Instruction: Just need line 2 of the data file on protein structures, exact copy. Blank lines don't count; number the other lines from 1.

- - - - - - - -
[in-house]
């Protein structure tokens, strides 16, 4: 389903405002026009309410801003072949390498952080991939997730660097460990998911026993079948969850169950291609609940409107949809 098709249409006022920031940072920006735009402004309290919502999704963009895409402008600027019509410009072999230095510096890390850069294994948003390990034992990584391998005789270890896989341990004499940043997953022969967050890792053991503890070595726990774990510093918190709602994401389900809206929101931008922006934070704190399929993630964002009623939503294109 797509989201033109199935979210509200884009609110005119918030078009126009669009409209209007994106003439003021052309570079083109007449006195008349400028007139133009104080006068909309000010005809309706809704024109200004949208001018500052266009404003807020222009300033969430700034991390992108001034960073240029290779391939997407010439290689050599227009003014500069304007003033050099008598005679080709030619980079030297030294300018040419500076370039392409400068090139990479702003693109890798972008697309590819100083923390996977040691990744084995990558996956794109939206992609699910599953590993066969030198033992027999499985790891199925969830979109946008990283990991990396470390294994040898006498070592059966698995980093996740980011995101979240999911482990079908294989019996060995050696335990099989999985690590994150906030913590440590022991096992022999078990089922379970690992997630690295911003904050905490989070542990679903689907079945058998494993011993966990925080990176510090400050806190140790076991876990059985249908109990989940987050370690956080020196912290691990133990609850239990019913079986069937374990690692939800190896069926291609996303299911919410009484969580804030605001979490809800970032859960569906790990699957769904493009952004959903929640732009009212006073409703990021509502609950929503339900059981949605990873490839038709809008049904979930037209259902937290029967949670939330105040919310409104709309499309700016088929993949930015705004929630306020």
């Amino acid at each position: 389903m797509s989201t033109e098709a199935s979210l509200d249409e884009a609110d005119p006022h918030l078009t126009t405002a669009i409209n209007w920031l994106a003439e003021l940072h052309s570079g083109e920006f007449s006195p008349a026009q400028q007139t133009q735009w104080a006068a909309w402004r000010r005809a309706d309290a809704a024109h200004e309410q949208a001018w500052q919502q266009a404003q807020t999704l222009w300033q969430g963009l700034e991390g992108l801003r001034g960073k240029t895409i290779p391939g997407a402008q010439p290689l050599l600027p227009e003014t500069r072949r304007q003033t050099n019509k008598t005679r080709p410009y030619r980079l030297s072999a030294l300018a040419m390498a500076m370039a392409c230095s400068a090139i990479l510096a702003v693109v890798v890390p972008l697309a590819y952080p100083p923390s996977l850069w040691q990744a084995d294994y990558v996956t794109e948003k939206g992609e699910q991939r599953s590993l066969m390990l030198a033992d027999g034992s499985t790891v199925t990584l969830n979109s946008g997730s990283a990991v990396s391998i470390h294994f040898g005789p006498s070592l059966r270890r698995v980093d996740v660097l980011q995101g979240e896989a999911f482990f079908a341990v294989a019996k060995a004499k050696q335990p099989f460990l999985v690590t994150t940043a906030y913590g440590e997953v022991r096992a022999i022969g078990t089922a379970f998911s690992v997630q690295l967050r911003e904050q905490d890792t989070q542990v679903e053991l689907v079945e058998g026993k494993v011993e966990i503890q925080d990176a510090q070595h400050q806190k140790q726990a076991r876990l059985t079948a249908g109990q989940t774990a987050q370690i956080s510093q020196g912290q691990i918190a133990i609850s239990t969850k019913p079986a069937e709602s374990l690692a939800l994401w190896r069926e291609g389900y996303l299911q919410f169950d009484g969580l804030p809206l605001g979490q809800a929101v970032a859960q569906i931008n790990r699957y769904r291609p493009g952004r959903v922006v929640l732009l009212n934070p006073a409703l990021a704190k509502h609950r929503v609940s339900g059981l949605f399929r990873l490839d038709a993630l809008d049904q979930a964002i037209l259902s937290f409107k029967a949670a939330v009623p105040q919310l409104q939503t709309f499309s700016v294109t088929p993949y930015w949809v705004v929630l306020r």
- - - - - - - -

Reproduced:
């Protein structure tokens, strides 16, 4: 389903405002026009309410801003072949390498952080991939997730660097460990998911026993079948969850169950291609609940409107949809 098709249409006022920031940072920006735009402004309290919502999704963009895409402008600027019509410009072999230095510096890390850069294994948003390990034992990584391998005789270890896989341990004499940043997953022969967050890792053991503890070595726990774990510093918190709602994401389900809206929101931008922006934070704190399929993630964002009623939503294109 797509989201033109199935979210509200884009609110005119918030078009126009669009409209209007994106003439003021052309570079083109007449006195008349400028007139133009104080006068909309000010005809309706809704024109200004949208001018500052266009404003807020222009300033969430700034991390992108001034960073240029290779391939997407010439290689050599227009003014500069304007003033050099008598005679080709030619980079030297030294300018040419500076370039392409400068090139990479702003693109890798972008697309590819100083923390996977040691990744084995990558996956794109939206992609699910599953590993066969030198033992027999499985790891199925969830979109946008990283990991990396470390294994040898006498070592059966698995980093996740980011995101979240999911482990079908294989019996060995050696335990099989999985690590994150906030913590440590022991096992022999078990089922379970690992997630690295911003904050905490989070542990679903689907079945058998494993011993966990925080990176510090400050806190140790076991876990059985249908109990989940987050370690956080020196912290691990133990609850239990019913079986069937374990690692939800190896069926291609996303299911919410009484969580804030605001979490809800970032859960569906790990699957769904493009952004959903929640732009009212006073409703990021509502609950929503339900059981949605990873490839038709809008049904979930037209259902937290029967949670939330105040919310409104709309499309700016088929993949930015705004929630306020």